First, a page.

Yamaha PHX

GruntersDad

Administrator - Mayor
Staff member
Shells
The shells of the PHX are 11-ply hybrid shells. The woods used are progressively harder from the center ply to the outer plies. The center ply is jatoba; this is a very hard wood' and it "anchors" the fundamental of the shell. Sandwiched on either side of this is kapur. This wood is in the mahogany family and adds warmth to the sound of the drum. The inner and outer plies are maple, except in the case of drums using the optional burled ash outer ply. These drums use an outer half-ply each of maple and burled ash. Maple rounds out the tone adding high and mid frequencies to the shell.
Bearing edges
All drums have a 30° bearing edge, but each "family" of drums uses a different profile. Bass drums have a sharper edge cut toward the outer plies. This gives the bass drums attack and shortens the decay. Floor toms have a slightly rounded edge to give them a perfect balance of attack and sustain, making them very articulate at all dynamic levels. Toms have an even more rounded profile for warmth and sustain. This combination of shell composition and bearing edges makes PHX what many of our artists described as "the most musical drums [they] have ever played".
Hardware
PHX uses redesigned versions of the Nouveau lug and YESS. The new lug mounts on a square hook rather than a round post. This keeps the tension rod in perfect vertical alignment and eliminates the need to use two hands while tuning the drum. We used the aluminum die-cast hoops made popular on our Absolute series for PHX. These hoops are very light but rigid, giving you the open, warm sound of a triple-flanged hoop and the accurate tuning of a die-cast hoop. Lugs and hoops are available in chrome or gold.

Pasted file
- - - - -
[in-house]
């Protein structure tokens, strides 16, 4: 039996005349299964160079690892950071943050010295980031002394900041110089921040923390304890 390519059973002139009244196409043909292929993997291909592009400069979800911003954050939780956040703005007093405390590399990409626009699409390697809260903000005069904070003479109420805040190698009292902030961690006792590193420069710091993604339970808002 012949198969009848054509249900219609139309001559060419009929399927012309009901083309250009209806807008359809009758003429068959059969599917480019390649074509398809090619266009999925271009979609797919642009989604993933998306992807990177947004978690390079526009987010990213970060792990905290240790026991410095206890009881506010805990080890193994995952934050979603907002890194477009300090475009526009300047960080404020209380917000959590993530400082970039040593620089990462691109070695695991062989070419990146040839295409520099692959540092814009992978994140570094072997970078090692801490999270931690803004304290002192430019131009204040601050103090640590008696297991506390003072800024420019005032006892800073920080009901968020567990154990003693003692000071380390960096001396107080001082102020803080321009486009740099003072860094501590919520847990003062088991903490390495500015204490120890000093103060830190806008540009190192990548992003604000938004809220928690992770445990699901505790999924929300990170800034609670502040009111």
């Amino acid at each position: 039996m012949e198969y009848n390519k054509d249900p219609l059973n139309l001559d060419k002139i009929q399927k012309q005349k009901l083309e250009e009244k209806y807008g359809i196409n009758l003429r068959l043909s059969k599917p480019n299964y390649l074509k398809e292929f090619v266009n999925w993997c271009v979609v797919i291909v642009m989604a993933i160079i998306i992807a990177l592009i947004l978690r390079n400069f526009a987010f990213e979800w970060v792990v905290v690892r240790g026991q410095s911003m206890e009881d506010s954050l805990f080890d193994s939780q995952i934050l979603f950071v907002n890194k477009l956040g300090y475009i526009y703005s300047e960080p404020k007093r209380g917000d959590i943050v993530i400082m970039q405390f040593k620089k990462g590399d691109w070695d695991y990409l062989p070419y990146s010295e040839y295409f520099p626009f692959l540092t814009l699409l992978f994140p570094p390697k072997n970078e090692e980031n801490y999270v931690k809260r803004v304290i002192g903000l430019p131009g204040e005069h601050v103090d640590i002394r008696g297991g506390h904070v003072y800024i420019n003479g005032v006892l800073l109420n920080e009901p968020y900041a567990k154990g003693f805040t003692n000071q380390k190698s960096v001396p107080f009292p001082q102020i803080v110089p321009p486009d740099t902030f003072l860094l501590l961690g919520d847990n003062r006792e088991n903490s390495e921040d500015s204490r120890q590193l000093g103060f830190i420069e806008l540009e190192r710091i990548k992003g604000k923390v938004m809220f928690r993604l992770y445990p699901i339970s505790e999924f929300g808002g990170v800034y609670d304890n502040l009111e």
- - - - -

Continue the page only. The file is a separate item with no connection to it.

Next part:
The new version of the YESS mounting system supports the drum at the top and bottom. The new version mounts the tom bracket onto a piece of the shell, and that wooden plate is isolated or shock-mounted using rubber grommets. A 3-piece fastening system is used to attach the new YESS to the shell, and the inside and outside fasteners do not touch. This system totally isolates the drum and allows the full tone to come through and maximizes sustain.


They are listed at the top of the web page so at least Yamaha is proud of them.
 

TTNW

Pioneer Member
The biggest complaint I have heard and read is that they are so expensive. I've heard that a six piece set can cost you as much as $10,000. Way out of my league so I don't know what a bottom price would be if you pursued it.
 

Artstar

Platinum Member
It's always some dude that goes into a music store or what have you, and plays a not so dialed in Phoenix kit, and decides Yamaha just completely screwed up.

So someone like Gary Novak, who probably spent no less than 24 hours on the kit before he could really come to terms with a final judgement, is really just "acting"....
 
A

audiotech

Guest
A well know Yamaha and Zildjian endorser told me face to face just three weeks ago that he was well satisfied with his Yamaha Maple Custom drums, but Yamaha wanted him to use the PHX kits to get them more in the public eye. He said his PHX drums sound great, but so did the Maple Customs. I really wonder if he would have changed kits if it weren't for the push from Yamaha. I never played the PHX drums, the price being too far out of my league.

Dennis
 

konaboy

Pioneer Member
All I can say is from what I've heard in the recordings they sound incredible!! Granted it is a recording so not sure what was done in post if anything but what I'm hearing I'd love to get a set!
 

bobdadruma

Platinum Member
I would hope that they sound good for the price!
I'll be honest, I can't always tell the diff between a $2000 kit and a $5000 kit of similar wood types in both sound and quality.
 
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